I'd like to show here an online game of mine where I experimented on a new way to play the opening. This is to illustrate that Black in the Accelerated Dragon do indeed can sometimes afford to be creative.

In my experience most White players don't choose to play the Maroczy Bind because the resulting positions require tedious positional play -which is almost a bad thing for 1.e4 players who are more looking to play aggressive tactical positions (a good news for Black!). Another reason is that current theory shows that Black can hold the position and can even win! That's why in my next blog post I want to show some analysis and games on the Maroczy Bind and hopefully convince you that there is nothing to fear as Black. Therefore I'd like to remind you from here to subscribe to my blog so you won't miss out the chance to be notified as early as possible.

Experience has also shown me that quite a number of White players blindly choose an early Nxc6 like the game I am showing below.

How to view games using Chess Viewer Deluxe

I hope you have enjoyed this article. I am very open for comments and suggestions so I can make your visit here more enjoyable each time.

So what do you think? To be a dragoneer is cool yeah? :-)

 treat me a coffee


Alright, let's have a break from chess seriousness for now. I am thinking a series of chess break like this is also a good thing to be a regular content for this blog, don't you think so? It's nice to have a laugh every now and then you know :-)

 treat me a coffee


The Accelerated Dragon has a tricky move order that often bust unsuspecting 1.e4 players who treat it as a regular Classical Dragon. Belonging to the 3 main Dragon Relatives, its move order is as follows:
  1. e4 c5
  2. Nf3 Nc6
  3. d4 cxd4
  4. Nxd4 g6 (see diagram on the right)
The move order has developed a knight on c6 instead of a pawn on d6. This is one of the main reason why most players play the Accelerated Dragon because it allows the black pawn thrust to d5 in one go. It means that if White blindly make his opening moves for a Yugoslav Attack formation in auto-pilot mode, Black in effect will be a tempo up after the thematic pawn thrust ...d5. To better comprehend the idea let's compare positions between the Classical Dragon and the Accelerated Dragon where in both cases White goes for a Yugoslav Attack set-up:

We start the comparison by looking at the Classical Dragon scenario first with the following moves:
  1. e4 c5
  2. Nf3 d6
  3. d4 cxd4
  4. Nxd4 Nf6
  5. Nc3 g6
  6. Be3 Bg7
  7. f3 O-O
  8. Qd2 Nc6
  9. O-O-O d5 (see diagram on the right)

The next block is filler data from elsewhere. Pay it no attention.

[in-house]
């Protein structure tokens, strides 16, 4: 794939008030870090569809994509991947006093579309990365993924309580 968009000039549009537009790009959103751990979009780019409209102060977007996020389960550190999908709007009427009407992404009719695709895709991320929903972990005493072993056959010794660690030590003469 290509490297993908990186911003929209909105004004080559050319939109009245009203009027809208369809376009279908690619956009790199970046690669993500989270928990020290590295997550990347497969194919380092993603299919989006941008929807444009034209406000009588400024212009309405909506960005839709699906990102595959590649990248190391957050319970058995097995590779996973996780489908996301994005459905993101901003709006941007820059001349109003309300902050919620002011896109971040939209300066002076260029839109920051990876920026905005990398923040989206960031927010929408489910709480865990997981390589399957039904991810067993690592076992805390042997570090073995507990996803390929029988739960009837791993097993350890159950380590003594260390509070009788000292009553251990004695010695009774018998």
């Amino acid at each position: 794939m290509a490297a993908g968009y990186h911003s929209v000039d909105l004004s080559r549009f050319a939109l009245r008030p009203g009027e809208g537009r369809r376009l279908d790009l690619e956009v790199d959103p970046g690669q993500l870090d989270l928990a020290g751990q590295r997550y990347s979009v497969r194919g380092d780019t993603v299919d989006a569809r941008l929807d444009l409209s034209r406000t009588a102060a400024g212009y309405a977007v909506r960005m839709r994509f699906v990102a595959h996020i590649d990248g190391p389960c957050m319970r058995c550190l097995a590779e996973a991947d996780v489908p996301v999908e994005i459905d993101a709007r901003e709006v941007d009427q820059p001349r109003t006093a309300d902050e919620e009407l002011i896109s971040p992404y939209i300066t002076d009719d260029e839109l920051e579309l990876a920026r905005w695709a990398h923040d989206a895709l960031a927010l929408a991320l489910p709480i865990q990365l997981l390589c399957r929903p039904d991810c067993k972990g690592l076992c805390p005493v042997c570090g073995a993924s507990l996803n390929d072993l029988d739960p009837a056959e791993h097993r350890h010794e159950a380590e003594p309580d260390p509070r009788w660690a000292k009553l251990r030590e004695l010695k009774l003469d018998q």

Current theory suggest this pawn thrust to d5 for Black. If we look at the current position, we notice that White has already castled on the queenside when Black moved his pawn to d5.

Now, let's look at some games which tackled this position so as to see how Black is coping:


Having viewed the games at this point, we saw that it's not entirely bad results for Black. But surely results can be so much better if the pawn thrust to d5 by Black can come earlier before White has castled on the queenside. Black can only do this if he has saved a tempo from not moving his d-pawn twice (to d6 and again on d5). Thus the Accelerated Dragon move-order was invented for Black, particularly against the Yugoslav Attack move order.

So let us now examine the resulting position via Accelerated Dragon move-order as per introduction above:
  1. e4 c5
  2. Nf3 Nc6
  3. d4 cxd4
  4. Nxd4 g6
  5. Nc3 Bg7
  6. Be3 Nf6
  7. f3 O-O
  8. Qd2 d5 (see diagram on the right)
Now in this position, where the ...d5 pawn-push was executed by Black, we immediately notice that White hasn't castled yet. In effect, Black is playing the position a tempo up compared to the Classical Dragon above, and should be better for him.

A search in the database shows that this position can only occur in games below 2600 elo rating. Which I can interpret as a proof that there are no stronger players above 2600 elo rating who are willing to have this position as White. Thus we only have the following games to view which are particular to the position that we are now examining:

From the games we saw that Black has a more comfortable position. And indeed, the good results are also evident in the turn key online games above 2000 elo ratings, which shows the following outcome as comparison:

A 62% chance of winning says a lot for Black in this Accelerated Dragon variation 8...d5. So there isn't much to say really than learning this variation as Black is valuable. And that’s what I actually did, I have spent time to study and analyse the position and eventually formed an opening repertoire based on 8...d5 pawn break in the Accelerated Dragon. Along the way too, I have discovered a few moves which I think are much stronger than the moves recommended by popular opening books. Do you think you can too? Well, let me know so we can start fortifying Black’s chances.

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